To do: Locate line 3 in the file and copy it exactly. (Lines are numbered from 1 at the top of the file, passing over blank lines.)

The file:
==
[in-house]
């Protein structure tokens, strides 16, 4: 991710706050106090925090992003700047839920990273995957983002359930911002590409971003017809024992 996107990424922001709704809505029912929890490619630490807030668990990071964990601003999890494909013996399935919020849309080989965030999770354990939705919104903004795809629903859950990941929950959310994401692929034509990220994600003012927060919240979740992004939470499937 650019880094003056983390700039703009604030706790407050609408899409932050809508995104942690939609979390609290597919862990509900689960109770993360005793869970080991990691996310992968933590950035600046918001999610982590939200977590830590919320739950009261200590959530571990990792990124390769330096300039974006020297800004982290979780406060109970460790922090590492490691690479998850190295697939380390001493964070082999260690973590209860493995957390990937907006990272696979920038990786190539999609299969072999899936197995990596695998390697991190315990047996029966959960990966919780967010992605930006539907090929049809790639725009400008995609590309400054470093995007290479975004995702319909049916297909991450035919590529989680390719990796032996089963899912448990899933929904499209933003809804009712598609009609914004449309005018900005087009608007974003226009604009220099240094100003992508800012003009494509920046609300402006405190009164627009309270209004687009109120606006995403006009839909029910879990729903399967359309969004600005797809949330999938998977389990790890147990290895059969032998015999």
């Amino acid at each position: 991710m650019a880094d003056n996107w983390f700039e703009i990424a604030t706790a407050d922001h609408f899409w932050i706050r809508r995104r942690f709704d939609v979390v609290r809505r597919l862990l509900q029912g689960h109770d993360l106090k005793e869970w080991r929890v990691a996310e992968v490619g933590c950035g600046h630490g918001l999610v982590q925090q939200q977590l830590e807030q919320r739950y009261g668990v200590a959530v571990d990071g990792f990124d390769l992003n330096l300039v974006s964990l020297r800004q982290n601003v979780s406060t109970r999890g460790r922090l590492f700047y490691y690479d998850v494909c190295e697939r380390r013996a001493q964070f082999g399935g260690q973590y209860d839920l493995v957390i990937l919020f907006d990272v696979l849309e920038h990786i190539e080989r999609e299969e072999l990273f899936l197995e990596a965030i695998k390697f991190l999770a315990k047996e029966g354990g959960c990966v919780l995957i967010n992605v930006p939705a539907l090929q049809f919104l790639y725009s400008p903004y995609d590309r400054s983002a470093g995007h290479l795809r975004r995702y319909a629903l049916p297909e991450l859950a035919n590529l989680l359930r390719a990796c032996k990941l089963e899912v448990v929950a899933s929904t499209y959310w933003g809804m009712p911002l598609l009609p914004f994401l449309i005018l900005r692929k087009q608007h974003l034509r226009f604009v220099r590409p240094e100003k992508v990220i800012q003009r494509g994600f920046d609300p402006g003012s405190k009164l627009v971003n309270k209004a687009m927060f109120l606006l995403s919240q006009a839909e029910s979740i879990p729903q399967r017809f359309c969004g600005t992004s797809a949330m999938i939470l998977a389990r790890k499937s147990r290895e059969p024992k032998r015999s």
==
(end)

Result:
């Amino acid at each position: 991710m650019a880094d003056n996107w983390f700039e703009i990424a604030t706790a407050d922001h609408f899409w932050i706050r809508r995104r942690f709704d939609v979390v609290r809505r597919l862990l509900q029912g689960h109770d993360l106090k005793e869970w080991r929890v990691a996310e992968v490619g933590c950035g600046h630490g918001l999610v982590q925090q939200q977590l830590e807030q919320r739950y009261g668990v200590a959530v571990d990071g990792f990124d390769l992003n330096l300039v974006s964990l020297r800004q982290n601003v979780s406060t109970r999890g460790r922090l590492f700047y490691y690479d998850v494909c190295e697939r380390r013996a001493q964070f082999g399935g260690q973590y209860d839920l493995v957390i990937l919020f907006d990272v696979l849309e920038h990786i190539e080989r999609e299969e072999l990273f899936l197995e990596a965030i695998k390697f991190l999770a315990k047996e029966g354990g959960c990966v919780l995957i967010n992605v930006p939705a539907l090929q049809f919104l790639y725009s400008p903004y995609d590309r400054s983002a470093g995007h290479l795809r975004r995702y319909a629903l049916p297909e991450l859950a035919n590529l989680l359930r390719a990796c032996k990941l089963e899912v448990v929950a899933s929904t499209y959310w933003g809804m009712p911002l598609l009609p914004f994401l449309i005018l900005r692929k087009q608007h974003l034509r226009f604009v220099r590409p240094e100003k992508v990220i800012q003009r494509g994600f920046d609300p402006g003012s405190k009164l627009v971003n309270k209004a687009m927060f109120l606006l995403s919240q006009a839909e029910s979740i879990p729903q399967r017809f359309c969004g600005t992004s797809a949330m999938i939470l998977a389990r790890k499937s147990r290895e059969p024992k032998r015999s």